Yes I do taste a difference, the homemade is better for sure. I’m not sure how to describe the difference though, but the homemade seems more complex while the store bought relies a bit more on the salt. Yes it is a bit of a wait, but after you make your first batch if you start a second one right away you’ll have your first one to enjoy. The other thing is depending on how light or dark you want your miso, that will also determine how long your miso takes to ferment.
The cultured cream sounds interesting and something I’d never heard of before, that is a cool idea using koji to ferment that.
I’ve long thought of baking Anpan and leavening it with Sakadane, but I’ll need to get more koji rice and see if I can get that to work. It seems like a bit of work.
Your idea of the koji rice porridge bread interests me, when I made it I felt that the flavor of the koji rice was lost a bit considering the cost of it. However, it you can amp up the flavour by using amazake then it might be worth a try again.
Nice job Benny! How cool!
I used to brew sake. When I first started (back in the early 2000's) the guys from Momokawa in CA were kind enough to send me some koji-kin (i.e., in case some don't know, the dry "starter" spores, not the live rice culture, which is very perishable). If anyone is interested and wants a good source in the States, this guy was nice to work with.
Wow now that is really cool, I didn’t know you could even buy the dried spores for the Aspergillus oryzae, I’ve never seen that before. But as you say, they aren’t that stable so I guess the way most people get usable Aspergillus oryzae is through koji rice.
Surprising to me but this batch of miso is changing colour faster than my original batch despite the fact that the original was started in the summer while this was started in the late winter. Temperature of course affects the rate of fermentation of all things miso included. I doubt that the koji rice is the factor because I used the same batch of frozen koji rice for both and in fact was concerned that the koji rice might have been a bit old having been in the freezer for such a long time. I don’t recall my first batch getting this dark already.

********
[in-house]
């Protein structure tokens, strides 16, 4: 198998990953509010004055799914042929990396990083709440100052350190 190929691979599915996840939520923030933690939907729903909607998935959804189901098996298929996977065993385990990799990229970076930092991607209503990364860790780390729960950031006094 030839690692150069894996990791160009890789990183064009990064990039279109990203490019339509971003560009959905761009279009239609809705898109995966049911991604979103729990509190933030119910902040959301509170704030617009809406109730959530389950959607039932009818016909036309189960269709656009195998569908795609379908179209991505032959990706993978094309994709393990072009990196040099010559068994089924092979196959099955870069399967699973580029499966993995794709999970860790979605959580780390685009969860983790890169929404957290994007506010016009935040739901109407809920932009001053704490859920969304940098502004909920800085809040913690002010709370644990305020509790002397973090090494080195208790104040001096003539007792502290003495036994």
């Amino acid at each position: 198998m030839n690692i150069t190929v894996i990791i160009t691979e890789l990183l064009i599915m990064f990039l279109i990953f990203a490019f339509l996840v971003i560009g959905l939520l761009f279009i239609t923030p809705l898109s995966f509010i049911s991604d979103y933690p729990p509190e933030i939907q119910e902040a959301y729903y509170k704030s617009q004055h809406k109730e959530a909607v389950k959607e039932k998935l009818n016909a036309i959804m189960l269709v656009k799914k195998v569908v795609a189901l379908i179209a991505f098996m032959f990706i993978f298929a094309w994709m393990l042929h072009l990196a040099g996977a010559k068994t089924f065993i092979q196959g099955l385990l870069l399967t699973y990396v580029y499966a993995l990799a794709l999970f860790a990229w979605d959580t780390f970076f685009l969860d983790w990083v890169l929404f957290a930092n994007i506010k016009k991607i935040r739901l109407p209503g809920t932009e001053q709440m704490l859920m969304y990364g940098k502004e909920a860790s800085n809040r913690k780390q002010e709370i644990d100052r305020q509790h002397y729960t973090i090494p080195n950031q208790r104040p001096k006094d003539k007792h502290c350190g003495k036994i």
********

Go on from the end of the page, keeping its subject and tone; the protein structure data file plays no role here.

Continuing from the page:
Since starting this batch I’ve read that you can inoculate and speed up the fermentation of the miso by adding some of your current miso to the new batch. That makes sense and I’m disappointed not to have thought of that myself because I could use this batch sooner than later as we will run out long before this one is ready.
I’ve started batch #3 now. I think if the 2nd batch tastes good after 3 months, it’ll be white - yellow miso at that point perhaps, I can start using it. My batch 1 is almost gone so I’ll soon be without miso unless I start to use batch #2 soon. I can remove some and allow the rest to continue to ferment at room temperature.
As a stop gap I purchased a couple of months ago some barley miso, aka mugi miso. I wanted to taste it and see if I preferred it to soy based miso. I prefer the soy miso fortunately. Anyhow, that is now gone so I decided to harvest some of my 2nd batch of miso, started about 4.5 months ago, so it is very young and what I’d call a yellow miso. I just tasted it and a big difference between this young miso and the red miso that ages 1 full year is that it tastes saltier despite there being the same amount of salt used per gram of soy beans and koji rice. It is milder tasting miso as expected and it will due until the first batch is fully fermented.
My second batch of miso harvested on Oct 15/22 so at about seven months old. Has good colour but far from a red miso, I’d say a good yellow. But it already has better flavour than when I first used it a couple of months ago.
Miso batch #3 started on May 1, 2022 photo today. This one won’t be touched until we return in the spring from Florida. Hopefully it will be even darker and richer by then. However, we keep the apartment cooler when we are away so that will slow things down a bit.
Miso batch #4 started today.
It seems that we go through at least 1 batch every six or so months depending on the size of the batch and if we’re away very much. Batch number two doesn’t have much left now.
Side by side #3 on the left and #4 on the right. That shows very well the Maillard reaction that occurs over time as the aspergillus oryzae ferments the soybeans and rice.